Several speakers examined the self-image of contemporary Ukrainians. Olga Oleinikova (University of Sydney) proposed a classification of citizens of Ukraine according to their choice of life strategy in the difficult circumstances of a society in economic transition. Khrystyna Chushak (Monash) analysed the image of the “homo sovieticus” in the discourse of Ukrainian intellectuals. Associate Professor Natalia Chaban (University of Canterbury, New Zealand) examined Ukrainian society’s views on the European Union and on Europeanness as an element of the self-definition of Ukrainians. Professor Chaban was unable to travel to Melbourne for the conference, and her paper was presented by Dr Eva Polonska-Kimunguyi (Monash).
Among the conference’s participants from Ukraine were members of the Institute of Journalism of Kyiv National University. Professor Alla Boyko gave a critical evaluation of the influence of contemporary religious media upon identity formation in Ukraine. Professor Natalya Sydorenko examined the role of the press in the shaping of national self-awareness in historical perspective and in the present day.
Several presentations were concerned with the Ukrainian diaspora, in Australia in particular. Dr Halyna Koscharsky (Macquarie University) read a paper written in co-authorship with Dr Geoffrey Hull on the conservation in émigré communities, including that of Ukrainians in Australia, of language practices that in the linguistic mainstream have changed as a result of language standardisation.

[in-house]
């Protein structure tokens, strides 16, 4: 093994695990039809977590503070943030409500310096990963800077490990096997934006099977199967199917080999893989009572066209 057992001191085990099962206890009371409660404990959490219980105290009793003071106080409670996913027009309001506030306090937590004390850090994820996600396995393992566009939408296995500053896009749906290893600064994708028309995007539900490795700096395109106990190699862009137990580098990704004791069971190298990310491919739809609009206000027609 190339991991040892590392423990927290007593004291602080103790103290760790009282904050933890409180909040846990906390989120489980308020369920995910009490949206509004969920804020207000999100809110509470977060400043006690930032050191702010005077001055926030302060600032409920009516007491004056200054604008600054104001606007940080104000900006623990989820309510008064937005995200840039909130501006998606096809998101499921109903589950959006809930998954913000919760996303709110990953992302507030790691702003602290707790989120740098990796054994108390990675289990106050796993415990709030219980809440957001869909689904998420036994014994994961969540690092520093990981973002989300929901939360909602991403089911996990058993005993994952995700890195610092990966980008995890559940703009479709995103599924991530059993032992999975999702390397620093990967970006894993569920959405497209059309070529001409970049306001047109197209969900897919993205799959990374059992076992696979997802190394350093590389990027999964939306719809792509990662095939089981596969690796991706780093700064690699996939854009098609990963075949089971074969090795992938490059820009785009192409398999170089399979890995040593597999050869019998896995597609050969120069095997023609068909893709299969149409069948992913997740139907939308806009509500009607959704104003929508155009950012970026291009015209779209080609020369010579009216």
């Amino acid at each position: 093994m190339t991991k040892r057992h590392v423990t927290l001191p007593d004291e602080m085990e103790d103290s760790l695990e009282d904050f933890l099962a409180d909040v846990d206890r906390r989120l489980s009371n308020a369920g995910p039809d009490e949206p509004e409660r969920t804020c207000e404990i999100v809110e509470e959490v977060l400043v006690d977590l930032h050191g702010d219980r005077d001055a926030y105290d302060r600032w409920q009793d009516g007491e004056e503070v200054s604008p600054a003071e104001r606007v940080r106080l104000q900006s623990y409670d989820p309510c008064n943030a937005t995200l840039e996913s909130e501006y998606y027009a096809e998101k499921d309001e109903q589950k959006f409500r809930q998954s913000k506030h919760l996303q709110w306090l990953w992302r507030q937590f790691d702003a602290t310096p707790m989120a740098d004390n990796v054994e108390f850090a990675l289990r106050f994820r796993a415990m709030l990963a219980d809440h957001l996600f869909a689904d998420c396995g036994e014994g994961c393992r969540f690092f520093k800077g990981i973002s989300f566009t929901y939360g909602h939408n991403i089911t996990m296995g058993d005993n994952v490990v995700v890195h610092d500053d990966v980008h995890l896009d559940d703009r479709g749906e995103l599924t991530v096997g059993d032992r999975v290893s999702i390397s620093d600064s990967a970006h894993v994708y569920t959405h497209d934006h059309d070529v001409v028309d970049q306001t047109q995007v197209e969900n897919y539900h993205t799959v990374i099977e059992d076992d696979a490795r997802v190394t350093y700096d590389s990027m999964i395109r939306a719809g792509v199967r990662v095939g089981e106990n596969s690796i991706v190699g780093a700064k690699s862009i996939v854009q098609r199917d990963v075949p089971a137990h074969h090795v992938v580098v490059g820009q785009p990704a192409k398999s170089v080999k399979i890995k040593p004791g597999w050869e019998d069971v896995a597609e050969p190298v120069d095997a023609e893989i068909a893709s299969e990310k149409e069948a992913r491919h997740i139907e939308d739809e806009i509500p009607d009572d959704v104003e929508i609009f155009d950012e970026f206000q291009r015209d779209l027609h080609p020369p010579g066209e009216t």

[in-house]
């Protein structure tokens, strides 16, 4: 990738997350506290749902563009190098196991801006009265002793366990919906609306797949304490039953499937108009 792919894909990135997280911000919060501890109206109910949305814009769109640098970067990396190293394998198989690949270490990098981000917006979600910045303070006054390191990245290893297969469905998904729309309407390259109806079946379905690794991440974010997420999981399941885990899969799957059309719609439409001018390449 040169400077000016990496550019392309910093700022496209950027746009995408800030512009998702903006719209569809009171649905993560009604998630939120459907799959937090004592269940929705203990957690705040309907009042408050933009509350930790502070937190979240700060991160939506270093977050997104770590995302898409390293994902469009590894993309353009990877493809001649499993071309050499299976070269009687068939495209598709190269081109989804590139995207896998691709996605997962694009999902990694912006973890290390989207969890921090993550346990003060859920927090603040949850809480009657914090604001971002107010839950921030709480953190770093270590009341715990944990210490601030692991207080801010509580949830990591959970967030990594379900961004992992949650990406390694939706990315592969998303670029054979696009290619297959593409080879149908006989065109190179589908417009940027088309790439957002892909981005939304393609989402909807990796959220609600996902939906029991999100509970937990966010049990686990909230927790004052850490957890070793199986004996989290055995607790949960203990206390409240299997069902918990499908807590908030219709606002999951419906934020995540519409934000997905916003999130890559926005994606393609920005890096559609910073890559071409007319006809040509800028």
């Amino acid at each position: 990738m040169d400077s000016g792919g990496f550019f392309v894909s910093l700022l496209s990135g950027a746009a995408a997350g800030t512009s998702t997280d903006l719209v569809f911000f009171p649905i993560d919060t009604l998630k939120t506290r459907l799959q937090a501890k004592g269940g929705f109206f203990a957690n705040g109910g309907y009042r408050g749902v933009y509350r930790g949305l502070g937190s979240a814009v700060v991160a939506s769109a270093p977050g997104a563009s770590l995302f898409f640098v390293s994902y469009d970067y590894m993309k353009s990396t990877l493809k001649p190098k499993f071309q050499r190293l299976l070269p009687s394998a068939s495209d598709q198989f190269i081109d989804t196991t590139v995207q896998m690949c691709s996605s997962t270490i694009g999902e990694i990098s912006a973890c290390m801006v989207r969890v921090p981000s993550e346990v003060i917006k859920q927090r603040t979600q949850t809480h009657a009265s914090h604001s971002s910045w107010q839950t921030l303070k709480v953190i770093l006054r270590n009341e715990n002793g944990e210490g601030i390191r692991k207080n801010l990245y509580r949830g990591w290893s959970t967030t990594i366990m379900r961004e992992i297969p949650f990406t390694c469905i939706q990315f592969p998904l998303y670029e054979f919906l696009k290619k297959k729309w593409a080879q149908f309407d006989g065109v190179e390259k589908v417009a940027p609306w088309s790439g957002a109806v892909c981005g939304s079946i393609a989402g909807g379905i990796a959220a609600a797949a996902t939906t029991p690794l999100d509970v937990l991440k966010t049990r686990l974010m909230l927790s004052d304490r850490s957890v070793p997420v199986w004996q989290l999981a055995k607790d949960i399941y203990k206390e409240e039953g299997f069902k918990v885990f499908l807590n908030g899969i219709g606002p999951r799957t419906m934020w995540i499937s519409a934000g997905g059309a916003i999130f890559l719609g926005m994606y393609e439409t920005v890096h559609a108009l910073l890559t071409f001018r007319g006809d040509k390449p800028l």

Symon Kohut used the framework of research into bilingual education to reflect on his personal experience, where the father speaks with the child in Ukrainian only and the mother only in English. Yana Ostapenko (RMIT University) used Geert Hofstead’s reflections on cultural proximity and distance as a basis for conceptualising assimilation and cultural retention in Australia’s Ukrainian community.
Using literary and non-fictional texts by first-generation Ukrainian immigrants to Australia, Stephanie Prociw-Charalambous (Monash) demonstrated that the Ukrainian Community in Australia may be classified as a “diaspora” according to the terms of the definition proposed by William Safran. The audience was especially interested in the paper of Dr Victoria Team (Monash), who reported the results of research into the views of new immigrants from Ukraine to Australia on the relationship between diet and health. In this belief system pork fat (salo) plays a fascinating and at times peculiar role.